• James Armstrong

Labor Day marked 35-year reunion for Vietnamese boat people in Montreal


The members of the McBride celebrate the 35th anniversary of their foster son’s arrival. Seen here are parents Anne and Peter McBride (seated) Cao Cuong Dinh McBride and his wife Ann with Sonia and Dan McBride.

It’s been three and a half decades since Cao Cuong Dinh arrived in Montreal, more specifically Pierrefonds, at the age of 16 and his family name was not yet McBride. He and his companions were part of the exodus of refugees from camps in Malaysia, Thailand, Hong Kong, Indonesia, Philippines and Singapore. The term ‘boat people’ refers to the 800,000 people that left Vietnam between 1975 and 1995 according to Wikipedia. About 30 of Cuong’s original group got together last Labor Day Monday with their families and foster families to celebrate and reminisce about their arrival in Montreal September 12, 1980.

“We were too young to predict what our future would be,” said Cuong who later adopted the surname of his foster family. “My focus was to stay with my foster family and continue my education,” he said. Without the ability to speak either English or French, he felt totally lost in this new land.

It was with the aid of Saint Thomas à Becket Church in Pierrefonds that the young refugee met his foster parents, Peter and Anne McBride. “Our son, Danny, was instrumental in this, he sort of took Cuong under his wing,” said the elder McBride in reference to the young lad’s adjustment to a new culture. Anne McBride pointed out that her son was looking forward to having a brother as he already had two sisters, Sandra and Michelle. Language and communication were the first important issues for the family. “That only lasted about a month and a half and then Cuong could communicate really well,” said Peter McBride. The family relationship developed rapidly and soon Cuong was referring to his foster parents as Mom and Dad. Throughout the years, they have made a point of getting together on a regular basis.

At the beginning, the cultural exchange was somewhat one-sided. “We didn’t learn much Vietnamese,” said Peter although Anne did attempt to cook the sticky rice that Cuong requested. “I like to cook Vietnamese food, so that is what I make when we get together,” said Cuong when asked whether or not he taught his foster family how to prepare Vietnamese cuisine. “It’s very important to us, because it is special to us that he refers to us as Mom and Dad,” added Peter.

There were a few bumps along the way as the new McBride family member acclimatized. Coung found a part-time job in a local restaurant. “One night, while walking home from work I saw a man asleep on a park bench,” recounted Cuong. “It was raining, and I thought because this kind family (the McBride’s) had taken in a total stranger like me, that’s what they do here.” So, Cuong woke the man up and invited him home. “I wasn’t too pleased to find a strange man in the house in the morning,” said Anne with a laugh. It had been late and the family was sleeping when Cuong and his guest arrived. That didn’t prevent her from making sure that her surprise guest left with a full stomach and freshly laundered clothes.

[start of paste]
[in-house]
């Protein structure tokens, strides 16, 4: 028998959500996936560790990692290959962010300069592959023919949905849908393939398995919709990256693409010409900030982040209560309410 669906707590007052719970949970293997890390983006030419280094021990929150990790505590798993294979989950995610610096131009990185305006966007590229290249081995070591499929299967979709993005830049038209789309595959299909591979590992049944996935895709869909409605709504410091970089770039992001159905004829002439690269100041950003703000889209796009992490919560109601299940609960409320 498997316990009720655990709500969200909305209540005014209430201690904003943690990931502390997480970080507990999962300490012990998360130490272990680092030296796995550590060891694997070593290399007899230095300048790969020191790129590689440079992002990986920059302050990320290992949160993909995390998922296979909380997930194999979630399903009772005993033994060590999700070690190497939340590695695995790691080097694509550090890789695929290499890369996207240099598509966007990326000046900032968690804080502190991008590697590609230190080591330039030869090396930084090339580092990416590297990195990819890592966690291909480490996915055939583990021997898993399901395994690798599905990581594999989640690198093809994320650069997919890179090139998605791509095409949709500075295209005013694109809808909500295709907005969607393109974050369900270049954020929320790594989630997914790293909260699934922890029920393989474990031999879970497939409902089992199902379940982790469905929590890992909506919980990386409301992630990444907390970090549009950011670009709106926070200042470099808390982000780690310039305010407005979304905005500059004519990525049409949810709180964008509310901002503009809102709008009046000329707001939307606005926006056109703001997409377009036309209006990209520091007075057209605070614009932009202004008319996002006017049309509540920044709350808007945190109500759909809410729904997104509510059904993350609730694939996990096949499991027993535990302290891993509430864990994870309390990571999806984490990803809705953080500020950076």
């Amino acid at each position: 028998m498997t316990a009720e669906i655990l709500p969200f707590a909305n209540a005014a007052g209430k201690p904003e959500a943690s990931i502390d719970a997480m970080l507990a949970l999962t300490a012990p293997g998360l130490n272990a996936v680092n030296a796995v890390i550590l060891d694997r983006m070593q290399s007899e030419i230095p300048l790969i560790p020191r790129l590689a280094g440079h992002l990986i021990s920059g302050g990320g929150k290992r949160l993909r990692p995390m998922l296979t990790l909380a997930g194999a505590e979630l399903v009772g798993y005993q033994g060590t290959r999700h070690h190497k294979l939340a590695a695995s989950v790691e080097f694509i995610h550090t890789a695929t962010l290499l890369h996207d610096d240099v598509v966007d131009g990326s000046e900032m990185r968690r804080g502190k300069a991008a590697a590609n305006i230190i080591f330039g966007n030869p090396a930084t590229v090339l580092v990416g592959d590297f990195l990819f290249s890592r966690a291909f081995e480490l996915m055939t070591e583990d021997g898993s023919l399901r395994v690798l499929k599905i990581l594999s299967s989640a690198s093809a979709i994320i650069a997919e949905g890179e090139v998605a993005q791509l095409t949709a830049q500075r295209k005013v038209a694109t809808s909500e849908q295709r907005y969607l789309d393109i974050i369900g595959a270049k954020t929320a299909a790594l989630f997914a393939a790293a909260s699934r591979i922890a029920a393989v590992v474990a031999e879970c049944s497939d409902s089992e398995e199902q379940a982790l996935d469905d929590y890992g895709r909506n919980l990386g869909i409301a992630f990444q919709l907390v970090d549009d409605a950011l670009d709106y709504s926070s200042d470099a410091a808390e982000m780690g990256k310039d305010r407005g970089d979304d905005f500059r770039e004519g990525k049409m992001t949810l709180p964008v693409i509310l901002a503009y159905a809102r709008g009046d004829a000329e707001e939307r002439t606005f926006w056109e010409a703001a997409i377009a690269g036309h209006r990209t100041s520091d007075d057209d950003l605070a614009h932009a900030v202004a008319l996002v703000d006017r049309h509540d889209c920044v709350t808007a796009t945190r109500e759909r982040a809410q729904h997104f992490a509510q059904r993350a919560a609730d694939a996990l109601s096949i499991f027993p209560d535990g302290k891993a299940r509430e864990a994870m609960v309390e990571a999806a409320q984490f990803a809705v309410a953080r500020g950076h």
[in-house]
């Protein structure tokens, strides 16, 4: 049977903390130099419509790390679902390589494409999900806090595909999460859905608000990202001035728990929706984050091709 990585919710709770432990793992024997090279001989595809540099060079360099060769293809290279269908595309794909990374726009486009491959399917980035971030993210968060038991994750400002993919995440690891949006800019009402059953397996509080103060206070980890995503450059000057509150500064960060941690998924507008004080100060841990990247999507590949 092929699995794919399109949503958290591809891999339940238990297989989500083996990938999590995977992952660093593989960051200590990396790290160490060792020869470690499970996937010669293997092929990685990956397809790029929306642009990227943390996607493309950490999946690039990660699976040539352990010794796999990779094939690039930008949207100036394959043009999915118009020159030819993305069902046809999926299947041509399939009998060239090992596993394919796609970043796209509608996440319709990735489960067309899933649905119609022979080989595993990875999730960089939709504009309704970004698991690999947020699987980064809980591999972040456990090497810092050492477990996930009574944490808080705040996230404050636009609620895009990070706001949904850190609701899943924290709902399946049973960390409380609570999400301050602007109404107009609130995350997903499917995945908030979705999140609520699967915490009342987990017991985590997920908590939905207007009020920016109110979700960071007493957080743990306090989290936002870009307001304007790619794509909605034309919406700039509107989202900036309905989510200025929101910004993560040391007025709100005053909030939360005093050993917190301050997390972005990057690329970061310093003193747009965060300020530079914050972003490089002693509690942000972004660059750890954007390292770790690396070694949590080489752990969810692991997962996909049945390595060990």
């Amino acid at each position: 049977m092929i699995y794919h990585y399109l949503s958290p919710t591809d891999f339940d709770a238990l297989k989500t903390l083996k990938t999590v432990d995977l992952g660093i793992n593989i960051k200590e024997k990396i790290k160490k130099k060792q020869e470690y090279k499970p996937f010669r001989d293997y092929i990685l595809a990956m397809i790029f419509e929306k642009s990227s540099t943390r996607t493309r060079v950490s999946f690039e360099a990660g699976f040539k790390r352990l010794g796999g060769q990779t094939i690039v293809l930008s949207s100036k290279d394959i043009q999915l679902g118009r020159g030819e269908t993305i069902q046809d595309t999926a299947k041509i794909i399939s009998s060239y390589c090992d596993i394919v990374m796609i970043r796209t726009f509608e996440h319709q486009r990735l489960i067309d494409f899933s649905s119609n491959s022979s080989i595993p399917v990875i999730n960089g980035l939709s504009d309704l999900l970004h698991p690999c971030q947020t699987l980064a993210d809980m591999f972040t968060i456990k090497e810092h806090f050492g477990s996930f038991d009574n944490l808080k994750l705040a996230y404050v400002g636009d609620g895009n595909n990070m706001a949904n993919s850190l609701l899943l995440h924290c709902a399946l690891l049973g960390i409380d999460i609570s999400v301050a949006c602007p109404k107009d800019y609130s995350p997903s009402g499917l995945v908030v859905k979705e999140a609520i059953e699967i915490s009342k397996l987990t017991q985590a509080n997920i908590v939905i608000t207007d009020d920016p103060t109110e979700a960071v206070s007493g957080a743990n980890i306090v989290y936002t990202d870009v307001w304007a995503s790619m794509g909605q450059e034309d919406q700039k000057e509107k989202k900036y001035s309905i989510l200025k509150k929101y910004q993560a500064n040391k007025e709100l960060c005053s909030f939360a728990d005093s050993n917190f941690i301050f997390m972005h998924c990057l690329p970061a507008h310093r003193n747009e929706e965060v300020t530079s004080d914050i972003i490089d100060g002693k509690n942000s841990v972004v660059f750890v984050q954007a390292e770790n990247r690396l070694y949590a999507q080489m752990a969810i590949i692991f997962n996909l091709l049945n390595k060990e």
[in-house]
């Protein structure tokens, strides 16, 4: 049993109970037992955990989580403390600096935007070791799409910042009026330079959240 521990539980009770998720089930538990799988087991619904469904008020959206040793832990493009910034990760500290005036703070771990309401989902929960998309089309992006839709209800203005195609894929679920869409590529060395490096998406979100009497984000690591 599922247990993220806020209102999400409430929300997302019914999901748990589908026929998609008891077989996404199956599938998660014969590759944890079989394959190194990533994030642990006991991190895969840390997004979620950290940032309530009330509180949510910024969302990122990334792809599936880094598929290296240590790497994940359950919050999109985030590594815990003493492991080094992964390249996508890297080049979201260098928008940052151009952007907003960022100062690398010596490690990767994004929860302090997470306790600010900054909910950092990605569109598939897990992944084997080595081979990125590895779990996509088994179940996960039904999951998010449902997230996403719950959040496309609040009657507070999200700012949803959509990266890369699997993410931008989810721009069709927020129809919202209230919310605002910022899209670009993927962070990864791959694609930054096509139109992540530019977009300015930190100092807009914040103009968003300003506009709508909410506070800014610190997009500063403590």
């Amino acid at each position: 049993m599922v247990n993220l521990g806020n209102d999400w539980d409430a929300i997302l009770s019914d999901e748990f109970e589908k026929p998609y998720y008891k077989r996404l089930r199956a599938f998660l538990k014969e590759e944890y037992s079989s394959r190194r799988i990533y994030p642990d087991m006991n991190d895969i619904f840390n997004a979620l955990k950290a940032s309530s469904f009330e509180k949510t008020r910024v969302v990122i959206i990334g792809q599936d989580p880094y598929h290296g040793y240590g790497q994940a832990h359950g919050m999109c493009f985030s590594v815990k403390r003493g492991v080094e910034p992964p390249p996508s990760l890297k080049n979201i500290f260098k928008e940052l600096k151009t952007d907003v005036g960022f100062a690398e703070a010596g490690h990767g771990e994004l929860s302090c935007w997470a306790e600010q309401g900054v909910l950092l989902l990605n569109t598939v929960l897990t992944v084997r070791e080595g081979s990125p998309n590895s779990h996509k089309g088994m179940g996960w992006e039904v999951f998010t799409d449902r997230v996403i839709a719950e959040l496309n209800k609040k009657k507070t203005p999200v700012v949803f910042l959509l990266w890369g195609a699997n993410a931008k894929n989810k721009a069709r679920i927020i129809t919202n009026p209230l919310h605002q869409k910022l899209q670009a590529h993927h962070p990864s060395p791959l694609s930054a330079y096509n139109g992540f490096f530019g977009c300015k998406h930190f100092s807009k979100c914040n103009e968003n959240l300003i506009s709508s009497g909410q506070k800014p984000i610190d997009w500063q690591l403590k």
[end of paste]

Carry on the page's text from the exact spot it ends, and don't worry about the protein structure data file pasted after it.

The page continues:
Like many of his companions, Cuong left family and friends behind when he embarked from Vietnam. His mother died when he was 12 and his father eventually remarried and moved to Australia. “Our parents had to pay big money for our escape,” Cuong said as he described his dangerous voyage out of Vietnam. “The boats were small and a lot of them capsized,” he said.

The similarity of Vietnamese boat people with the current rapidly developing situation with Syrian refugees is not lost on the McBride family. “We would like to sponsor a family,” said Cuong. Peter noted two Vatican parishes were setting the example by sponsoring families. Locally, the decision is being made as to whether individual parishes will sponsor families or move the financial commitment to the diocesan level. “It costs between $27,000 to $34,000 to sponsor a family and there are some parishes that cannot afford to do that,” explained Peter.

Food and unabashed friendliness were the hallmarks of that Labor Day reunion. Hosted by the owners of Pho Asie Restaurant, Nguyen Hoang Quan and La Ngoc Diep, they served up a variety of delicious Vietnamese dishes. There were lots of hugs, laughter, smiles and a few tears, the latter when it came time to part. “After 35 years, we are blessed with your presence,” Peter McBride to the assembled guests. “It is an occasion for us to say thank-you,” replied the host as he attempted to control his tears.

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